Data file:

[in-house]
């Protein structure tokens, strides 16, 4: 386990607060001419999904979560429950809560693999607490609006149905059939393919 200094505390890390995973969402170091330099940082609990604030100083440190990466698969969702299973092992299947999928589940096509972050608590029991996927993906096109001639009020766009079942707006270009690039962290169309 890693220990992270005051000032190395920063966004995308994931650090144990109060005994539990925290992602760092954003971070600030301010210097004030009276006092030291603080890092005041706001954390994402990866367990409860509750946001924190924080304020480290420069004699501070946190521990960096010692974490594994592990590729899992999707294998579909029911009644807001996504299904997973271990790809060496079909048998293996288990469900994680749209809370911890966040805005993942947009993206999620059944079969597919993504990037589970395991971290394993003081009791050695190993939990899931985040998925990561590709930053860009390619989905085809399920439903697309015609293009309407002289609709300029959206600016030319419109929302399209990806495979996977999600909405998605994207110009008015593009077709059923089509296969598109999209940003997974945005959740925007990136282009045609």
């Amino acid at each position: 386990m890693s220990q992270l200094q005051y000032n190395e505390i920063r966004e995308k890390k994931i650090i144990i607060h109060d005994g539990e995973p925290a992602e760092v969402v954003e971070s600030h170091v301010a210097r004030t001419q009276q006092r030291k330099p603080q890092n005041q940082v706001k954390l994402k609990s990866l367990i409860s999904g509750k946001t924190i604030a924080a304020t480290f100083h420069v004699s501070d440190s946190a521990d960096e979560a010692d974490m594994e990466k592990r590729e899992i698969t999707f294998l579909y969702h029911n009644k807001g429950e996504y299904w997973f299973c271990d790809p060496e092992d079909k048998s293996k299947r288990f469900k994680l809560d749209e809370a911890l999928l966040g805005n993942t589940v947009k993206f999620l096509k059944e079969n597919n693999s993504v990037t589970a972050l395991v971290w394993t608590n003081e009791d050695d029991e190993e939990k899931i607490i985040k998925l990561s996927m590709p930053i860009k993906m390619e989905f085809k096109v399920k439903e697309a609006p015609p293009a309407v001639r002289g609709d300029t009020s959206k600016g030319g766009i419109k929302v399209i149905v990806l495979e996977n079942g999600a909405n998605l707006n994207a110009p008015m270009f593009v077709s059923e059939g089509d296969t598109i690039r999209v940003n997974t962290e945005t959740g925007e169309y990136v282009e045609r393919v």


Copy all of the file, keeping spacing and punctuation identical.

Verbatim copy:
[in-house]
């Protein structure tokens, strides 16, 4: 386990607060001419999904979560429950809560693999607490609006149905059939393919 200094505390890390995973969402170091330099940082609990604030100083440190990466698969969702299973092992299947999928589940096509972050608590029991996927993906096109001639009020766009079942707006270009690039962290169309 890693220990992270005051000032190395920063966004995308994931650090144990109060005994539990925290992602760092954003971070600030301010210097004030009276006092030291603080890092005041706001954390994402990866367990409860509750946001924190924080304020480290420069004699501070946190521990960096010692974490594994592990590729899992999707294998579909029911009644807001996504299904997973271990790809060496079909048998293996288990469900994680749209809370911890966040805005993942947009993206999620059944079969597919993504990037589970395991971290394993003081009791050695190993939990899931985040998925990561590709930053860009390619989905085809399920439903697309015609293009309407002289609709300029959206600016030319419109929302399209990806495979996977999600909405998605994207110009008015593009077709059923089509296969598109999209940003997974945005959740925007990136282009045609």
């Amino acid at each position: 386990m890693s220990q992270l200094q005051y000032n190395e505390i920063r966004e995308k890390k994931i650090i144990i607060h109060d005994g539990e995973p925290a992602e760092v969402v954003e971070s600030h170091v301010a210097r004030t001419q009276q006092r030291k330099p603080q890092n005041q940082v706001k954390l994402k609990s990866l367990i409860s999904g509750k946001t924190i604030a924080a304020t480290f100083h420069v004699s501070d440190s946190a521990d960096e979560a010692d974490m594994e990466k592990r590729e899992i698969t999707f294998l579909y969702h029911n009644k807001g429950e996504y299904w997973f299973c271990d790809p060496e092992d079909k048998s293996k299947r288990f469900k994680l809560d749209e809370a911890l999928l966040g805005n993942t589940v947009k993206f999620l096509k059944e079969n597919n693999s993504v990037t589970a972050l395991v971290w394993t608590n003081e009791d050695d029991e190993e939990k899931i607490i985040k998925l990561s996927m590709p930053i860009k993906m390619e989905f085809k096109v399920k439903e697309a609006p015609p293009a309407v001639r002289g609709d300029t009020s959206k600016g030319g766009i419109k929302v399209i149905v990806l495979e996977n079942g999600a909405n998605l707006n994207a110009p008015m270009f593009v077709s059923e059939g089509d296969t598109i690039r999209v940003n997974t962290e945005t959740g925007e169309y990136v282009e045609r393919v």